By Alessandra Silveira (Editor)
Talking openly about the federative impact of the COVID-19 pandemic on the EU integration
Jean Monnet stated that Europe will be forged in crises and will be the sum of the solutions adopted for those crises. Crisis is the natural condition of Europe, and, as in every crisis the EU has survived in recent times – be it the sovereign debt crisis, the migration crisis, or the identity crisis with Brexit – at the beginning of the health crisis the imminent collapse of the EU was again proclaimed. And oddly enough, or not, those who were most critical of the EU’s initial silence were the same ones who traditionally postulate the least possible integration.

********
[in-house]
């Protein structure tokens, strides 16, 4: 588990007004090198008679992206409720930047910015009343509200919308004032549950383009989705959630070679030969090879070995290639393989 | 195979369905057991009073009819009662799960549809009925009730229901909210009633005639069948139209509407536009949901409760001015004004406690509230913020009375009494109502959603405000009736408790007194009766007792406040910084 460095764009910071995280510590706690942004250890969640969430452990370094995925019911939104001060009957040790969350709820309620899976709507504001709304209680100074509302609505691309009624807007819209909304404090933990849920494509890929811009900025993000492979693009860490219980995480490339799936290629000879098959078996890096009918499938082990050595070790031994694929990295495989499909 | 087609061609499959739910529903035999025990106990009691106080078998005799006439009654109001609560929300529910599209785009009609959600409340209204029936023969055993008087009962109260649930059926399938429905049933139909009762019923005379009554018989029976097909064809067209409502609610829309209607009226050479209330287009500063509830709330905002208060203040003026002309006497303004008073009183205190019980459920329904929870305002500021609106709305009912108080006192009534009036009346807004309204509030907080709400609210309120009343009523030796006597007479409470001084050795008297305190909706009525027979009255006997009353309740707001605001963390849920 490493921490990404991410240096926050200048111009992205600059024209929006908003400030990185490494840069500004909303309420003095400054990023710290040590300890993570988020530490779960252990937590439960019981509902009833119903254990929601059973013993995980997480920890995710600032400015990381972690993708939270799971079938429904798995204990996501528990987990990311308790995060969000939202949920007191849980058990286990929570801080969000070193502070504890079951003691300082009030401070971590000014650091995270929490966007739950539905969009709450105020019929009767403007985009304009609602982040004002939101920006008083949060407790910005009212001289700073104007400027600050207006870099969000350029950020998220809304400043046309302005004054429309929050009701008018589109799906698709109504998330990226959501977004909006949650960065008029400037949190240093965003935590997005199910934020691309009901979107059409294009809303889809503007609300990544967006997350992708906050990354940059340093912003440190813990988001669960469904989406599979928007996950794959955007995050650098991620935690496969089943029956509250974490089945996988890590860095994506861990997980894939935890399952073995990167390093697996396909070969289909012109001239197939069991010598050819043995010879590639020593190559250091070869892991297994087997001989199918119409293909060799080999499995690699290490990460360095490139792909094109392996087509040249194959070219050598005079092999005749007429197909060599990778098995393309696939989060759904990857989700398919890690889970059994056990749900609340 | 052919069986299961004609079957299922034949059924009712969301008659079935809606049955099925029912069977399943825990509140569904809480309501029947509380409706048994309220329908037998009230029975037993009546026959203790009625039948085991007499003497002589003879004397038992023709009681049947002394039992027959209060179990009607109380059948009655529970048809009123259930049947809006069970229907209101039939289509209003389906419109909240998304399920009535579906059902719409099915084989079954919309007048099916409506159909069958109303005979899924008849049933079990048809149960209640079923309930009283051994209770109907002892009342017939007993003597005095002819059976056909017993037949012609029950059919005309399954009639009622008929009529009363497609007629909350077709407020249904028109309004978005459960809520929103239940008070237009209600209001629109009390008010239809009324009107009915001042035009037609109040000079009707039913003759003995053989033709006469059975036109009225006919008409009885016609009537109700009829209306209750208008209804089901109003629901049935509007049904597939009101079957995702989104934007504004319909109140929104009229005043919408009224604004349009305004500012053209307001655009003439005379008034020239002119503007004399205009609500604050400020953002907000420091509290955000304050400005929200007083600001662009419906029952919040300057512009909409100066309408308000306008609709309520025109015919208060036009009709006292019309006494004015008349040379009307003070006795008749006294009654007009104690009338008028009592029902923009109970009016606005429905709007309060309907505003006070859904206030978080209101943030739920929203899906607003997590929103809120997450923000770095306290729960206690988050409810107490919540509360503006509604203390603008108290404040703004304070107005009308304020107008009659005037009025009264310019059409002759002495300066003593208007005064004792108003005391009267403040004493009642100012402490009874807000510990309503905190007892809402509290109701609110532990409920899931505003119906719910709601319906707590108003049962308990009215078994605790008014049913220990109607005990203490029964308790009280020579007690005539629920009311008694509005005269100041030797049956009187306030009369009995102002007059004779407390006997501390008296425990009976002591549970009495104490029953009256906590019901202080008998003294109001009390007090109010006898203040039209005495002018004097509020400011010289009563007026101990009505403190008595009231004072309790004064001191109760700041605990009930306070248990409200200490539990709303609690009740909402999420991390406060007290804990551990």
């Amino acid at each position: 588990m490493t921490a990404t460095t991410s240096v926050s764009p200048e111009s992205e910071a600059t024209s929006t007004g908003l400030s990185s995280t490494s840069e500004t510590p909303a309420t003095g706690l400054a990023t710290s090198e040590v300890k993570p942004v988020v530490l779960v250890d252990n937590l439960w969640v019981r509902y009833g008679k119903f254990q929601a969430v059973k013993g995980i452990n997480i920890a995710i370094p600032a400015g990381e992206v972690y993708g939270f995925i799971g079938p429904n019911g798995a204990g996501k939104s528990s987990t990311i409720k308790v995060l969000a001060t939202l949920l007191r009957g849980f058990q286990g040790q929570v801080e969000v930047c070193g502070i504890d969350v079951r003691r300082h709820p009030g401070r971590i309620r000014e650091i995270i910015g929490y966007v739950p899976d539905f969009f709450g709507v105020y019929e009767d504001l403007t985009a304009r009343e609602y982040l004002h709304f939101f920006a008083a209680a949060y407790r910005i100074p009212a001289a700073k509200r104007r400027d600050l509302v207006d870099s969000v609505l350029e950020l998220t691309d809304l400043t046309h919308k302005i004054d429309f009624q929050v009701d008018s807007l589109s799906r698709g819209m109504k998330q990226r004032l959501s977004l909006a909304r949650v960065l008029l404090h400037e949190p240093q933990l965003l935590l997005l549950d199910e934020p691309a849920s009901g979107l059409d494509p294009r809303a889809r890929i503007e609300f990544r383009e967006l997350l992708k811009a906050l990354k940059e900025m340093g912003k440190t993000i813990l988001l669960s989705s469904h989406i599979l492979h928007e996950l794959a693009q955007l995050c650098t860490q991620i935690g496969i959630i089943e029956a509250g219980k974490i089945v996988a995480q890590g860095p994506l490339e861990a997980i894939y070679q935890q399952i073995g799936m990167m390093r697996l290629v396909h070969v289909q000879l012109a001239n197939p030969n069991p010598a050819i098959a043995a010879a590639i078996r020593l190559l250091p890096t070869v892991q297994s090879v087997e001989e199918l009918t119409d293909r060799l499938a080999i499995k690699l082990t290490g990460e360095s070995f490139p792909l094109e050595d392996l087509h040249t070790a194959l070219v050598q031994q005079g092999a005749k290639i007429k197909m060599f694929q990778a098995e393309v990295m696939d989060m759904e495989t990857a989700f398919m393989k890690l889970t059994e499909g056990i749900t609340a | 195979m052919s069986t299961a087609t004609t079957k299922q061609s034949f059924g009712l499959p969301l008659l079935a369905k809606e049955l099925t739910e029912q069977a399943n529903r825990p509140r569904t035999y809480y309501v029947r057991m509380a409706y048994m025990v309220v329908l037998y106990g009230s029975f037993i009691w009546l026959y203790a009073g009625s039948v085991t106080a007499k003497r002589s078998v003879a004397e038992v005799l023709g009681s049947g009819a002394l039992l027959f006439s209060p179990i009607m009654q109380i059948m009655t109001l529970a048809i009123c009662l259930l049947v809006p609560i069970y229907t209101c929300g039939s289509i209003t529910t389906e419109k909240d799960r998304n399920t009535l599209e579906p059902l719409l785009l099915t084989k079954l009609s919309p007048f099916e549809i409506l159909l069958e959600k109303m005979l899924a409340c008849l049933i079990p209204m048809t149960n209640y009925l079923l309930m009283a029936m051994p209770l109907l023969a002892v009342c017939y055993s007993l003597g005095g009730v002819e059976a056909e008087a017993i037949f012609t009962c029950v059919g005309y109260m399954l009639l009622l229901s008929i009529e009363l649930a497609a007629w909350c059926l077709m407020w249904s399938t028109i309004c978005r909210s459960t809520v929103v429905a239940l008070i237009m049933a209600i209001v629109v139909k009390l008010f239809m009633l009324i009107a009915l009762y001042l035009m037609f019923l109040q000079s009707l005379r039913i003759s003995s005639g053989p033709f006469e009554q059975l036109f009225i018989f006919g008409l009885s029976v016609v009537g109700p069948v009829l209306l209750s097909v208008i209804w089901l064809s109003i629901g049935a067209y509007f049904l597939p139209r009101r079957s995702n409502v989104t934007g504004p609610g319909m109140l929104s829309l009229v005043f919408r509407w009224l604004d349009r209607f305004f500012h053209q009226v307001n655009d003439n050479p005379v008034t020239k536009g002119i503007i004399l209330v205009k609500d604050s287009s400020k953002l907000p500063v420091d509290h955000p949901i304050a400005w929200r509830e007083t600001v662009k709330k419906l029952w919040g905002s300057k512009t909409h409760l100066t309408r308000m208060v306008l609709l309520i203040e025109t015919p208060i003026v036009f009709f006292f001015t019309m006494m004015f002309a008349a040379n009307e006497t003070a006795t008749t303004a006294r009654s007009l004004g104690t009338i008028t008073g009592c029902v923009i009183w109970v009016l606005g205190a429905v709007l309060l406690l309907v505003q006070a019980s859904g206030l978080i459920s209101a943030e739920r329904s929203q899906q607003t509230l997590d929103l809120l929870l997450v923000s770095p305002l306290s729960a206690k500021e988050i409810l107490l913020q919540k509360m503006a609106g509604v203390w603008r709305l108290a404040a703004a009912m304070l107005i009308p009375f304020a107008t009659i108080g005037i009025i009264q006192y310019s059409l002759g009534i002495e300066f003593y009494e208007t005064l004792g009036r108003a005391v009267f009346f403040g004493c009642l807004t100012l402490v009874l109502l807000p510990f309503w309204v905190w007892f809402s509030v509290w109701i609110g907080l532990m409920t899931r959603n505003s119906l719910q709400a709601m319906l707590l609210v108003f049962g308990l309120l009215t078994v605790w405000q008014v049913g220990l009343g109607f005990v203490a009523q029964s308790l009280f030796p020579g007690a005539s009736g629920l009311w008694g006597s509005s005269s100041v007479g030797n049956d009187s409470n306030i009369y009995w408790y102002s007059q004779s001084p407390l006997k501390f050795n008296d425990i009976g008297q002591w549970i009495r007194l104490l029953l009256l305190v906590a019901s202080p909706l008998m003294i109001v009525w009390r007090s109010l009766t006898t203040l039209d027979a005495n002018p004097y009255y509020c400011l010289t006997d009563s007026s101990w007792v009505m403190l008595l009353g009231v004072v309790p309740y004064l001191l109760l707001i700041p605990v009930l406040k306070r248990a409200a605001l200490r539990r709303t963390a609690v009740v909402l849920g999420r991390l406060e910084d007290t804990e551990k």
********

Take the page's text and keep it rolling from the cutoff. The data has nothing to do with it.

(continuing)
However, the existential risk at this time was also sensed by politicians and academics unsuspicious of any Euroskepticism – such as Mario Monti, Jacques Delors or Giscard d’Estaing – which made that historical moment especially unique. The public opinion in the various Member States called for concerted EU action in the area of public health, in accordance with its competencies under the TFEU [both shared competencies (Article 4/2/k) and the so-called complementary competencies (Article 6/a), both set out in Article 168 under the heading “public health”], in order to fight a virus that knew no borders, endangered the health and lives of citizens, and threatened to cause an economic crisis of unimaginable proportions, foreseeably more serious than the recession crisis of the 1930s.Continue reading “Editorial of January 2022”